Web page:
Since 2015, the Committee on the Anthropology of Science, Technology, and Computing (CASTAC) has awarded a graduate student paper prize in recognition of excellent work by rising scholars. In 2016, the prize was named in memory of David Hakken for his pioneering work at the intersection of ethnography and cyberspace.
The prize is awarded to a graduate student paper that exemplifies innovative research at the intersection of anthropology and science and technology studies, demonstrating theoretical sophistication and an appreciation of the methodological challenges facing the anthropology of science and technology. The winner of the prize will be recognized during the AAA meetings and will receive a certificate and $100 cash award, sponsored by the General Anthropology Division.
2020 Submission Guidelines
Papers should be blinded, with the author’s name and any implicating citations removed. Please remember to include your name and affiliation in the email with your submission.
Papers should have numbered pages.
Papers must be between 7,000 and 8,000 words, not including references, and they must be unpublished at the time of submission (papers that have been submitted for publication are permitted).
Authors must be graduate students at the time of submission.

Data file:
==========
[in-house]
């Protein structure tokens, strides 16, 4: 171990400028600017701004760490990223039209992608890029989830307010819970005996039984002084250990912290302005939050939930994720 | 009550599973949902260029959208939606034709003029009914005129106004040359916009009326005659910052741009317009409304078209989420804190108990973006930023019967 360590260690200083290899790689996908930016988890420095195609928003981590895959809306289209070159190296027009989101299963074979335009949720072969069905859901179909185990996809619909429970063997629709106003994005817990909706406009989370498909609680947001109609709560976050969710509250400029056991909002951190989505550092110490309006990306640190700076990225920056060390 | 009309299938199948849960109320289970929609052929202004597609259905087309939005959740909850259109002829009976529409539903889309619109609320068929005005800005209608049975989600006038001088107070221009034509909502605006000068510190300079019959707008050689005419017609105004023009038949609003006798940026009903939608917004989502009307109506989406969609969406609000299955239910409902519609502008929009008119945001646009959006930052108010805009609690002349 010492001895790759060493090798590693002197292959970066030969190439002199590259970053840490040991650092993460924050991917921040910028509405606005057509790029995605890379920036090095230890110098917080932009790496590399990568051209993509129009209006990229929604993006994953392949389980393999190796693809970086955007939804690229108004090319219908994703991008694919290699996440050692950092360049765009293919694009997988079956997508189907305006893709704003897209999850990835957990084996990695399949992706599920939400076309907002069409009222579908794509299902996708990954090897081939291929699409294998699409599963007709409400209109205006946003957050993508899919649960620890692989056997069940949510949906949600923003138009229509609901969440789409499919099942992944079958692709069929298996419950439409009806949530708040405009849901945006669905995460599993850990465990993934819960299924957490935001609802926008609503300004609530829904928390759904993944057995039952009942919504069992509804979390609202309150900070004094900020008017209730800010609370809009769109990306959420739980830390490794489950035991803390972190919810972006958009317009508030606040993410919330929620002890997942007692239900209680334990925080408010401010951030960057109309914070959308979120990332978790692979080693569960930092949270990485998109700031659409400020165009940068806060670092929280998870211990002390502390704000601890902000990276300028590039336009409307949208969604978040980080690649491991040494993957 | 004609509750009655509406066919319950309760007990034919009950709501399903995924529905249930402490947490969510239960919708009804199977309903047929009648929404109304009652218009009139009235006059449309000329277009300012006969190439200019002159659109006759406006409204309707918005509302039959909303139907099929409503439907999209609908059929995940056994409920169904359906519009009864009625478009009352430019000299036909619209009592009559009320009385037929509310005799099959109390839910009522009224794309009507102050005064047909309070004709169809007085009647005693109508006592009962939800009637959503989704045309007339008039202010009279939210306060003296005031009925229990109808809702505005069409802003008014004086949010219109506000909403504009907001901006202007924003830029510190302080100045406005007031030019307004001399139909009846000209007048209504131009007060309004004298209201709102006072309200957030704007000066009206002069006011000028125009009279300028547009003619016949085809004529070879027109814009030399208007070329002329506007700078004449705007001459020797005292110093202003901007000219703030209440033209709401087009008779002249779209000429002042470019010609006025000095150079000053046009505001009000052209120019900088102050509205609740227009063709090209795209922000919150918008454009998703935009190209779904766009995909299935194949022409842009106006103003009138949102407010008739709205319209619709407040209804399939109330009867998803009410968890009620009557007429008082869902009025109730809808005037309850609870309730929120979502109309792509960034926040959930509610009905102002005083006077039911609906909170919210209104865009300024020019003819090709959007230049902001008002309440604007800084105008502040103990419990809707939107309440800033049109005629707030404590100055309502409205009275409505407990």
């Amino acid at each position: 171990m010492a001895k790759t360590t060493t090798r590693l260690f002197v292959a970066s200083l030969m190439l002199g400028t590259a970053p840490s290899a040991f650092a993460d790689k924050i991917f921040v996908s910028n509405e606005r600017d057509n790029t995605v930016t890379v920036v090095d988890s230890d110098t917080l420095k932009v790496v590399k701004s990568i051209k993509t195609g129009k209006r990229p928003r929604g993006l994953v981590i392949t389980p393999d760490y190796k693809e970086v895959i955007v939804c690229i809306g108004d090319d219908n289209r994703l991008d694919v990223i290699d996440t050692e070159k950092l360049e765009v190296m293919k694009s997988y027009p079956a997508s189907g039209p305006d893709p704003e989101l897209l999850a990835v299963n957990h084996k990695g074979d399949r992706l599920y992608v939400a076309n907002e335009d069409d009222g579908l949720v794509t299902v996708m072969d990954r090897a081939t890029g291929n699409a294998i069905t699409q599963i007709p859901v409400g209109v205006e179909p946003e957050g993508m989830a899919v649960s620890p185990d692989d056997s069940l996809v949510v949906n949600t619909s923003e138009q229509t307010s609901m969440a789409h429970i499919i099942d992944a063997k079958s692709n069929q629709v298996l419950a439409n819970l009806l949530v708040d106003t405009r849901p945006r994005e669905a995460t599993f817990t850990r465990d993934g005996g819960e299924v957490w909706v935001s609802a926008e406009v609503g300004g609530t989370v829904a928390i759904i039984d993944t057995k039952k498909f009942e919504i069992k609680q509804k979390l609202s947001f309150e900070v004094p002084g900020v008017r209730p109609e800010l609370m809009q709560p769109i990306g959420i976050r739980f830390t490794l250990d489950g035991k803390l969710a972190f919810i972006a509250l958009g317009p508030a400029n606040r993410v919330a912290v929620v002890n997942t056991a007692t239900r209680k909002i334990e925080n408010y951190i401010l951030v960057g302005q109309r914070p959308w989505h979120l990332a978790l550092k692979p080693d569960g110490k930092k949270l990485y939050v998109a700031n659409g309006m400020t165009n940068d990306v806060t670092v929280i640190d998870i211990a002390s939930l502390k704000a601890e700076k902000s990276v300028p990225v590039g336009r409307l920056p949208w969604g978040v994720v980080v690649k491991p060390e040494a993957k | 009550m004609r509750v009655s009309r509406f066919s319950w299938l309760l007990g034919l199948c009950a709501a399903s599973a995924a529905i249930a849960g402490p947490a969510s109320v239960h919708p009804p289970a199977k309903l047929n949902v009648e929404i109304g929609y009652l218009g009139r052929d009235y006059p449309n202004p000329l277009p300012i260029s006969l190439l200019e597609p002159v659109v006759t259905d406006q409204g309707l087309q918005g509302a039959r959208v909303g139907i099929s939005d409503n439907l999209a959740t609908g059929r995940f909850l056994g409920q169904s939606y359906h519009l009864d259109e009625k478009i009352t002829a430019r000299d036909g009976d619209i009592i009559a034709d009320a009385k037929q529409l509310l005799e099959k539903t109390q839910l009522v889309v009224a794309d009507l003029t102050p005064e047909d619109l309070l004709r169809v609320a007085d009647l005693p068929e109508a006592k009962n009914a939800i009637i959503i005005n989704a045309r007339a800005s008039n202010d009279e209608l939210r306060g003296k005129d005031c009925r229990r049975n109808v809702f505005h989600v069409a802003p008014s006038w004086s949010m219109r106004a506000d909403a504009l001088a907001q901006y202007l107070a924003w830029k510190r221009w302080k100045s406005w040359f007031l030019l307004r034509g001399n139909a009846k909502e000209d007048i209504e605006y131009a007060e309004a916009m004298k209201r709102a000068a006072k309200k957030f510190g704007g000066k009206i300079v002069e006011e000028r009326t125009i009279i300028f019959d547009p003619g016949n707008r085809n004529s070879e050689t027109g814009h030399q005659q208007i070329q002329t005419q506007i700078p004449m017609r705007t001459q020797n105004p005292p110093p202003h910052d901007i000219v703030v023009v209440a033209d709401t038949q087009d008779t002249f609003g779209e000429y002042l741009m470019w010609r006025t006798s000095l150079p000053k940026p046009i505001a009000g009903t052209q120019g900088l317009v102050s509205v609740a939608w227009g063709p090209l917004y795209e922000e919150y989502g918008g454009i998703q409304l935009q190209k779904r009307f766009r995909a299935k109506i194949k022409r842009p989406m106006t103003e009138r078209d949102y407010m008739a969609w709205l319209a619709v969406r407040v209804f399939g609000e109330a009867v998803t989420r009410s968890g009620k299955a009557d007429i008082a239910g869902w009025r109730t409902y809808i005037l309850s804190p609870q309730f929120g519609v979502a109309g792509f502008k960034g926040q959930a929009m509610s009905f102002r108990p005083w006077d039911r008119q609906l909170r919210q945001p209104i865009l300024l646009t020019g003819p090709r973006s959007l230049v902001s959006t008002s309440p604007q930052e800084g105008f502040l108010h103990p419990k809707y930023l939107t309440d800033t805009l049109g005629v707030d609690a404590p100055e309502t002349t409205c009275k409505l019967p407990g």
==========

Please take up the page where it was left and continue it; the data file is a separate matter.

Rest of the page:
The committee will be unable to consider any paper that does not follow these guidelines.
Nominations: Due June 30, 2020
Please send papers for consideration to [email protected], as email attachments in Word format. Submissions must be received by Friday, June 30th to be considered for this year’s prize. Any questions can be directed to Beth Reddy ([email protected]) or Emily Brooks ([email protected]).
Winner: Alexandra S. Middleton for “The Datafication of Pain: Trials and Tribulations in Measuring Phantom Limb Pain”
Honorable Mention: Stephen Paff for “Anthropology by Data Science: The EPIC Project with Indicia Consulting as an Exploratory Case Study.”
Winner: Timothy McLellan (Cornell University) for “Comparing Theories of Change: The Temporal Transformation of Scientific Practice.”
Honorable Mention: Laura Meek (UC, Davis) for “The Grammar of Leprosy: Temporal Politics and an Impossible Subject.”
Winner: Nicole Welk-Joerger (PhD Candidate, University of Pennsylvania) for “Achieving Eden in the Amish Anthropocene.”
Honorable mention: Héctor Beltran (PhD Candidate, UC Berkeley) for “Staging the Hackathon: Codeworlds and Code Work in México.”
Winner: Kellie Owens (Northwestern University) for “Too Much of A Good Thing?: American Childbirth, Intentional Ignorance, and the Boundaries of Responsible Knowledge.”
Honorable Mention: Shreeharsh Kelkar (MIT) for his “Platformizing Pedagogy: MOOC Infrastructures and the Transformation of Roles.”